China aims to become self-sufficient in pork production despite African swine fever

Amanda Lee

China will continue to strive for self-sufficiency in pork production although its farming industry has suffered a devastating blow after African swine fever wiped out about one-third of its hog herds, officials said on Wednesday.

Yu Kangzhen, a vice-minister for agriculture, said it was unrealistic for China to pin its hope on imports in meeting the country’s demand for pork.

Last year, China consumed about half of the world’s pork but more than 95 per cent was sourced from domestic supplies, which have taken a serious hit this year due to swine fever.

The disease is deadly for pigs, although not for humans, and there is currently no cure or vaccine.

“Even at its highest level, imports accounted for about 2 per cent of China’s domestic production,” said Yu at a press conference in Beijing. “So from the statistics alone, we can see that we must adhere to the principle of self-sufficiency if we are to meet our demand for meat, and this also explains why we have put forward a 95 per cent self-sufficiency target.”

According to Yu, the total global trade in pork last year was 8 million tonnes – less than 15 per cent of China’s total production of 54 million tonnes.

Peng Shaozong, an official from the pricing department of the National Development and Reform Commission (NDRC), expressed confidence that foreign suppliers would be interested in filling any gaps in the Chinese market.

“Imports are guided by the market. If there is money to be made [in selling to China], they will definitely come,” said Peng on the sidelines of the press conference.

Pan Chenjun, from agribusiness bank Rabobank, said China’s pork production was expected to continue to fall in the coming year, putting pressure on the country’s US$140 billion pork industry.

In July, China’s pig population had fallen by 32.2 per cent from a year earlier, and was down 9.4 per cent compared with the previous month, according to latest government figures.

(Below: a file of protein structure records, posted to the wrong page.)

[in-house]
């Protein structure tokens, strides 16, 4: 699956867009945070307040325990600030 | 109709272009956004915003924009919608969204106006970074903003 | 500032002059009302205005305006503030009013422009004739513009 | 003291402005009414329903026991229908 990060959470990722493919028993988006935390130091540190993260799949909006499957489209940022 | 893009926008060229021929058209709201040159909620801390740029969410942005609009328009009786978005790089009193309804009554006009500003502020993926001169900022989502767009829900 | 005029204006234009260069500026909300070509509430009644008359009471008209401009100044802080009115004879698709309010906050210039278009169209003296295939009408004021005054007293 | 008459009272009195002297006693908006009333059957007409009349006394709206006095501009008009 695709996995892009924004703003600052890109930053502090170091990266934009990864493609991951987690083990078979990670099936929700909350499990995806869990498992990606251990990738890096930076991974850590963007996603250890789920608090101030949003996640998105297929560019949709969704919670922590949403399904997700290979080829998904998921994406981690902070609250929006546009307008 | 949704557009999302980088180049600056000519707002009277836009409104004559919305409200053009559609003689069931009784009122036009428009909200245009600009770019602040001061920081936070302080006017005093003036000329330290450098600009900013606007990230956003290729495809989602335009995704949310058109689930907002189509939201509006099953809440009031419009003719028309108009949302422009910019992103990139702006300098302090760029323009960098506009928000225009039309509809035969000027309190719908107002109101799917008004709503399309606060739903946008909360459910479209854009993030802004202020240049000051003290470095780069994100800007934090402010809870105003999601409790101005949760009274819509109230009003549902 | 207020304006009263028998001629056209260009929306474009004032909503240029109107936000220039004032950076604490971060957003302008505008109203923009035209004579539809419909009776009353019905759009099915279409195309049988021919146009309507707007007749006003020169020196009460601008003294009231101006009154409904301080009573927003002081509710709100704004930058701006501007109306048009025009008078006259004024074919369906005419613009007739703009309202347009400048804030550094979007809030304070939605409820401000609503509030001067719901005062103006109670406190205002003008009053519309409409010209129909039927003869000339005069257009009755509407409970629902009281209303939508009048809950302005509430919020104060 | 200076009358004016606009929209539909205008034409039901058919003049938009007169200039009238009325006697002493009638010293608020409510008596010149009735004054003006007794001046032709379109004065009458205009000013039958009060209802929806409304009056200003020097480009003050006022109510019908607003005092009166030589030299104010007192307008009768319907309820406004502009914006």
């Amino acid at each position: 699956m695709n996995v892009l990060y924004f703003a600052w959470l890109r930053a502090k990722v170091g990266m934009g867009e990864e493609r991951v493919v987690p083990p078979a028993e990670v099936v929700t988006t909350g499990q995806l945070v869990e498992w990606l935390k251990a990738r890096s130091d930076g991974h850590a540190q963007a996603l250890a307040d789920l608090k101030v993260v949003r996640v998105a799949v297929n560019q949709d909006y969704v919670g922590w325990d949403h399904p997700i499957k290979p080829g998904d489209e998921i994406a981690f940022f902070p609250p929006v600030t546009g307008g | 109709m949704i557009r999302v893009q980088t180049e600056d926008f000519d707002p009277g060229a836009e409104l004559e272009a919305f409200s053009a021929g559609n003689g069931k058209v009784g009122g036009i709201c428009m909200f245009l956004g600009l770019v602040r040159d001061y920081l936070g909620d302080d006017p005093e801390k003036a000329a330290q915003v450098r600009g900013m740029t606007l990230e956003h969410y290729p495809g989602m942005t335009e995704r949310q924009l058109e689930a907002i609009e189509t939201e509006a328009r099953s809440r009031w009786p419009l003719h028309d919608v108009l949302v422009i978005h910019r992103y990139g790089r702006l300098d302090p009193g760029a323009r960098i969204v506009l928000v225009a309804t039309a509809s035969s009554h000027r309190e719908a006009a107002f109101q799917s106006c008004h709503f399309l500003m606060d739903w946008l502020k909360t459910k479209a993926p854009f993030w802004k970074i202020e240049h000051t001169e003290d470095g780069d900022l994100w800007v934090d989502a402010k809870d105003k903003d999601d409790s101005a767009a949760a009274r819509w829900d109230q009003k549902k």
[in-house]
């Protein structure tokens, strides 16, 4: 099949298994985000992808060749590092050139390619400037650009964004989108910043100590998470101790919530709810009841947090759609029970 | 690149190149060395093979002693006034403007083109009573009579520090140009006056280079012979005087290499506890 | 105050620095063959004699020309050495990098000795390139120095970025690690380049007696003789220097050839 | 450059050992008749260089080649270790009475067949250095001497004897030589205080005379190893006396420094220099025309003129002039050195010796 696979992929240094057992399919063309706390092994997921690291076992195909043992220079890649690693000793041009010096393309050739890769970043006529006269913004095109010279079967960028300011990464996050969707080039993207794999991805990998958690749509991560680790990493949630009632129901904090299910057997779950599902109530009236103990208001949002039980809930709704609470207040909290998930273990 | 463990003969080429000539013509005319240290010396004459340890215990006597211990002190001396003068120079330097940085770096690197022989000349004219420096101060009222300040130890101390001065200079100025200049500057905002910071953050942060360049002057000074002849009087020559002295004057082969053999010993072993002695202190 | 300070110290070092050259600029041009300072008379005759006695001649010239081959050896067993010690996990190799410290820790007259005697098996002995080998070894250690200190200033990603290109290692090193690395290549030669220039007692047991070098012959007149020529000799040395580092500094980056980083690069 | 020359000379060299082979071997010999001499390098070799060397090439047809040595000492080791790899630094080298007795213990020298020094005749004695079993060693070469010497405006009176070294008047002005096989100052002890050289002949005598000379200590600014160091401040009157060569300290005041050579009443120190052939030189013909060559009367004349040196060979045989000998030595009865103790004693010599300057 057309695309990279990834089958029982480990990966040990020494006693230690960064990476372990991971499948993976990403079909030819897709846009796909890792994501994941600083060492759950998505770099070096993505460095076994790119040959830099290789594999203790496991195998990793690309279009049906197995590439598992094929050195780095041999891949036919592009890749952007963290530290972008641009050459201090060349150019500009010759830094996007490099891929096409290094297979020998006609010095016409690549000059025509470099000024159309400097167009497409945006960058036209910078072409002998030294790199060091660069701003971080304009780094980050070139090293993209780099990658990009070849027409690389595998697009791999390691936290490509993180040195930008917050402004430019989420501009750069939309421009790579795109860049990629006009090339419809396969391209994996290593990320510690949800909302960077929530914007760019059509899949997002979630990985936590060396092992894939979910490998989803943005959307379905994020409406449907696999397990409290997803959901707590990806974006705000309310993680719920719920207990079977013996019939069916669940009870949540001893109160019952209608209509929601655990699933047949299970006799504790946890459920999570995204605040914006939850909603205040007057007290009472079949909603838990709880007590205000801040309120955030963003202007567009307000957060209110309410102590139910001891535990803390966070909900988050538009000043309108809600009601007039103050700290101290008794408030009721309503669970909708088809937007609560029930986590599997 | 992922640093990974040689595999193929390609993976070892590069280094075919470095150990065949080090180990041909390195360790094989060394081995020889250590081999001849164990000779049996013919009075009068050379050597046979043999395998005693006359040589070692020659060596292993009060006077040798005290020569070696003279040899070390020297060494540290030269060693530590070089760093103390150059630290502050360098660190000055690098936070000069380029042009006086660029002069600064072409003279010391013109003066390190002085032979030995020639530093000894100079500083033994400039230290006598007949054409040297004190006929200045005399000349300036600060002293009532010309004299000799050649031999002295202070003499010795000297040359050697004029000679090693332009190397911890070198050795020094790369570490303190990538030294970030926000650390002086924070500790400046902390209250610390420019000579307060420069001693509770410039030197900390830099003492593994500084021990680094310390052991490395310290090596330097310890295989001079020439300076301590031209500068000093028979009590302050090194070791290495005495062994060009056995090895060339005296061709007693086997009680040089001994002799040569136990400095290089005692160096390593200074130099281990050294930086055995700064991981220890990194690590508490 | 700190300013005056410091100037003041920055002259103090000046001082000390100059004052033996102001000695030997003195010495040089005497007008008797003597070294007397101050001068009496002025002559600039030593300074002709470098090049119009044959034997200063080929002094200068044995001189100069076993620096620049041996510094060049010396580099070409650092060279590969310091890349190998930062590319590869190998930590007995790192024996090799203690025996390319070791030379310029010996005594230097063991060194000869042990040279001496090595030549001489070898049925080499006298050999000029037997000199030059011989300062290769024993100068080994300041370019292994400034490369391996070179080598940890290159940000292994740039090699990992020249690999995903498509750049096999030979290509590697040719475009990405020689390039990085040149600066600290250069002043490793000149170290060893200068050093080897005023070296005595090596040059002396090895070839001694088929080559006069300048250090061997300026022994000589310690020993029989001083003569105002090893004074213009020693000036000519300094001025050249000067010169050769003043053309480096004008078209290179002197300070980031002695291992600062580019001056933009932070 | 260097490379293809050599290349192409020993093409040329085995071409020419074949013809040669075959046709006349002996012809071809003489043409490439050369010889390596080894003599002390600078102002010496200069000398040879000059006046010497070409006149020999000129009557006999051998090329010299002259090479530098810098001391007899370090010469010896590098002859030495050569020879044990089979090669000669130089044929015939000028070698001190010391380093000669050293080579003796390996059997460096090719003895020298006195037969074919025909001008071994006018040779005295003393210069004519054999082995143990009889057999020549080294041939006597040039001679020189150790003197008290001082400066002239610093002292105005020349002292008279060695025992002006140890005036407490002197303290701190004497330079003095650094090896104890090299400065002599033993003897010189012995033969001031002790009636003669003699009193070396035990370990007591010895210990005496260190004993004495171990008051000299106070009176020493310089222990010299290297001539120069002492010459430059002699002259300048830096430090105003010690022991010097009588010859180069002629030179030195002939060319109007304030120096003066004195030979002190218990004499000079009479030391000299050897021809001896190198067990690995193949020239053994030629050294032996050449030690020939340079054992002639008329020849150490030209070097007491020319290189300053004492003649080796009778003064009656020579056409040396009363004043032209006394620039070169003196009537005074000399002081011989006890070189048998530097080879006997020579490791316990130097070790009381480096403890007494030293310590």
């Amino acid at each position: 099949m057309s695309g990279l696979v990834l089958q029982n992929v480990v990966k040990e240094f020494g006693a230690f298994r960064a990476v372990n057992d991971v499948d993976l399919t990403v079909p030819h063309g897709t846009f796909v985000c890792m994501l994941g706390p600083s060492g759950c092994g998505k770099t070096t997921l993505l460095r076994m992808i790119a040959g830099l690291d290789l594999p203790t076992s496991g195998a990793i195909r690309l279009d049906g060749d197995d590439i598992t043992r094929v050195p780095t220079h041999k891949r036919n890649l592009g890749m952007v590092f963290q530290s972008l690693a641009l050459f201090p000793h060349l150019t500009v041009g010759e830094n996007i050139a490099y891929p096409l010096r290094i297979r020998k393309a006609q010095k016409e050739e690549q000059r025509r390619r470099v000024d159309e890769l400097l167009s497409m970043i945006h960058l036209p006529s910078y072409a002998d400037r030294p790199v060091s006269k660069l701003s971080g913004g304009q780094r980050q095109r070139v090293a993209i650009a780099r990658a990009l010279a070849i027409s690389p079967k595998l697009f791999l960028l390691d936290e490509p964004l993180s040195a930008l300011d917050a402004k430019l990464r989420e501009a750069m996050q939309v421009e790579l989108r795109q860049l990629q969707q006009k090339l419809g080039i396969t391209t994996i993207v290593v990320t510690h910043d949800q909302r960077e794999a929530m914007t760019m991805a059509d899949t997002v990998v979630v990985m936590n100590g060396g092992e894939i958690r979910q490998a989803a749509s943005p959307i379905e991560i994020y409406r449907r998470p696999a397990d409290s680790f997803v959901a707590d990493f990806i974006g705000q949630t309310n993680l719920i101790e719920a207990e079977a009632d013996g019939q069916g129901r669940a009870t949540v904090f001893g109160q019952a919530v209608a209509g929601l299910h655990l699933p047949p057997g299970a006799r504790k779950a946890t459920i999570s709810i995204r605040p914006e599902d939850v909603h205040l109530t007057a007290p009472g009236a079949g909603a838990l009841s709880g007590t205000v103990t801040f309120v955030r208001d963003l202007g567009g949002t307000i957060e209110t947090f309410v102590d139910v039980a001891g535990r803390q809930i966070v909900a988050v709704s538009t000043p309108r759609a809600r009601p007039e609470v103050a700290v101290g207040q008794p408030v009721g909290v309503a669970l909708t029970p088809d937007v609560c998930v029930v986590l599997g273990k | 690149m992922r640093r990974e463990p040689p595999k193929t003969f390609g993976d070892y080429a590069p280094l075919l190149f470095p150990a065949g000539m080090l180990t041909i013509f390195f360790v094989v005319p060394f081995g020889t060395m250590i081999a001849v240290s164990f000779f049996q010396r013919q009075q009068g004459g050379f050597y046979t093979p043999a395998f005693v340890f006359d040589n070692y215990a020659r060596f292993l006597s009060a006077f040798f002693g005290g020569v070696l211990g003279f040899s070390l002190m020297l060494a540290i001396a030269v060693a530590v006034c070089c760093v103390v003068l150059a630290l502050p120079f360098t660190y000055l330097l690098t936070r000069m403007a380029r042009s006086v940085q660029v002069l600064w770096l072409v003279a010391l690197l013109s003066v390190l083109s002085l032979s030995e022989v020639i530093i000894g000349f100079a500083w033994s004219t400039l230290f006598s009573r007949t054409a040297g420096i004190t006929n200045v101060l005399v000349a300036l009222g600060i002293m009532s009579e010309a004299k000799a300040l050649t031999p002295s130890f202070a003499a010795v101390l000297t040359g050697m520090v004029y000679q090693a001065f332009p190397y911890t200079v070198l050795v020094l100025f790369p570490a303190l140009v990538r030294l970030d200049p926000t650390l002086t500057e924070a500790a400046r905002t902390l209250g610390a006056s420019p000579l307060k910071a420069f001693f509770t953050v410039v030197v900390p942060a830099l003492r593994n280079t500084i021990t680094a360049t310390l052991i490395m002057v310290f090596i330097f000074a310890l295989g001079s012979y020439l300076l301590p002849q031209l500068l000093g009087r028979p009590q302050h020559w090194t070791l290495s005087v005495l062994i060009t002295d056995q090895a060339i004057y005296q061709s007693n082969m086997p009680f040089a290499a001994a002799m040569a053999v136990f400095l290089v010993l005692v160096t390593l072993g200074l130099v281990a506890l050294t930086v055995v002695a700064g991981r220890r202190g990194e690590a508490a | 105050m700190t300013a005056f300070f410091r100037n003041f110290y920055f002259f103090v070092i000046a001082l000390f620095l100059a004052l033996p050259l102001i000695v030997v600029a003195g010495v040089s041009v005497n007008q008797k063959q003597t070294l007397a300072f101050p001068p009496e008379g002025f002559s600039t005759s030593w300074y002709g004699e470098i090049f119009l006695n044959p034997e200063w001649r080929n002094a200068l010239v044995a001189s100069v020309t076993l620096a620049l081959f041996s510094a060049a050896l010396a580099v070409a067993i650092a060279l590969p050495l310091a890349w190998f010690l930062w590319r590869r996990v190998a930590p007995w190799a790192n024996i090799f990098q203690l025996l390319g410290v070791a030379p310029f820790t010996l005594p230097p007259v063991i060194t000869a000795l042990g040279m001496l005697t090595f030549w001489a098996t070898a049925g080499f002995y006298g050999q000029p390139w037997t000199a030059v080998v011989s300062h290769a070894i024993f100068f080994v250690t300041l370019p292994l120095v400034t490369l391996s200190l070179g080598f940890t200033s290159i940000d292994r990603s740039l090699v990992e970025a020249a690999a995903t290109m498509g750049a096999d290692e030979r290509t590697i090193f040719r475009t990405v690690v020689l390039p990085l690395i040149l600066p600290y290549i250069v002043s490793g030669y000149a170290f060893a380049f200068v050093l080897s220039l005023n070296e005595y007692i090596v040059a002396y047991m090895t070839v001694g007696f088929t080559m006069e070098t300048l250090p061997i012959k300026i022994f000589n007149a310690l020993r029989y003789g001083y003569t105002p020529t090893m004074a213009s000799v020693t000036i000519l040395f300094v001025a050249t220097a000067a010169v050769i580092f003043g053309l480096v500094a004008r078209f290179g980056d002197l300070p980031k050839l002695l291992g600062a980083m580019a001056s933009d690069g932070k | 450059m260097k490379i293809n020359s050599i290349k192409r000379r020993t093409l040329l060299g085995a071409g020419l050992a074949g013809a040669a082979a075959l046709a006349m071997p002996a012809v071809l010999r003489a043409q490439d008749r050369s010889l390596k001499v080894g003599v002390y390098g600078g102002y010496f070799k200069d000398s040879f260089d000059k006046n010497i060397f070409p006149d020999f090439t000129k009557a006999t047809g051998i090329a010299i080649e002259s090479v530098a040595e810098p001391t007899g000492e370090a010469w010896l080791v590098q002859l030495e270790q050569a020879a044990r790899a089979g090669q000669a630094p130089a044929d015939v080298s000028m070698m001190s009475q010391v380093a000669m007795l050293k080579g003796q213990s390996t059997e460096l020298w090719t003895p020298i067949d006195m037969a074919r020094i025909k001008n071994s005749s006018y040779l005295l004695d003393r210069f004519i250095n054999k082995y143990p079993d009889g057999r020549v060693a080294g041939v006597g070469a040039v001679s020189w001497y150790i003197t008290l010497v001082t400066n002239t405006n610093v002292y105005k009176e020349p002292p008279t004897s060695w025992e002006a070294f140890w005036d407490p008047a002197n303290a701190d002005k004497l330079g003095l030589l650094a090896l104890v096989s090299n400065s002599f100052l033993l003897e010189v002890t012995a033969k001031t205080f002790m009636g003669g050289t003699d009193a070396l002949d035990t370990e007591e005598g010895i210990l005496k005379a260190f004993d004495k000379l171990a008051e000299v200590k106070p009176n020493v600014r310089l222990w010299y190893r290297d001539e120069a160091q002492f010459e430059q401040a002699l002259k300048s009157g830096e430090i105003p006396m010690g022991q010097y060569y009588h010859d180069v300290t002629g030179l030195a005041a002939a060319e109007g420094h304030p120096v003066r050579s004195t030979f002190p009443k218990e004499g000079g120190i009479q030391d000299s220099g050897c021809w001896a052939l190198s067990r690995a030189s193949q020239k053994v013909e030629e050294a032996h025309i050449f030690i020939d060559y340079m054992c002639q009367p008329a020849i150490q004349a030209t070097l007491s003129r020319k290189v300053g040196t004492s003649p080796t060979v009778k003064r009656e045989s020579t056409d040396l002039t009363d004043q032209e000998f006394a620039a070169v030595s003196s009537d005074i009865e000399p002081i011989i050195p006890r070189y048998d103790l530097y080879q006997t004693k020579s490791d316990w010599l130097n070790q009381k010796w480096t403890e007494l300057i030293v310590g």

Imports are guided by the market. If there is money to be made [in selling to China], they will definitely come

Pan Chenjun

However, Pan said the government’s 95 per cent self-sufficiency target was in line with market realities.

“In any case, the 95 per cent [self-sufficiency] goal is reasonable, as China’s pork market size is too big, and imports, despite rising this year, still represent just a small part,” Pan said.

Although China’s domestic shortfall may offer a windfall to foreign suppliers, they must obtain government approval before they could sell to China.

On Monday, Beijing approved imports from 25 Brazilian meat factories, bringing the country’s total number to 89.

On Wednesday, Danish officials completed a three-day trip to China, saying they expected to increase pork exports to China.

Danish food minister Mogens Jensen attended the opening of a new meat processing facility near Shanghai operated by Danish Crown.

China imported 230,000 tonnes of pork from Denmark in 2018, according to the country’s foreign ministry.

On Tuesday, the Chinese State Council issued a new set of guidelines to support the industry, outlining measures such as increased subsidies to boost domestic production in the face of worsening pork shortages that have sent prices to record highs.

The consumer price index released on Tuesday reinforced the bleak picture of a tight market supply as the data showed that pork prices rose by 46.7 per cent in August compared with a year earlier, almost double the 27 per cent rise witnessed in July.

Prices of pork are one of the major indicators used by Chinese citizens to gauge their well-being and, at the moment, that well-being is being eroded rapidly.

According to NDRC, China has already spent a total of 3.23 billion yuan (US$454 million) in subsidies so far this year to tackle the pork shortage crisis.

“As much as 1.1 billion yuan has been newly added under the budget of the central government, with the focus on supporting western provinces in the Yangtze River basin to carry out farm improvement works to control pollution and reduce livestock and poultry waste,” Peng from the NDRC said.

However, a report published by research firm Gavekal Dragonomics on Wednesday cautioned that the government’s plans to soften the blow on the industry might not be effective.

“As the overhaul of pig-raising practices to eliminate the disease would take years even if the government was moving more aggressively, high prices and pork shortages are going to persist,” the report said.

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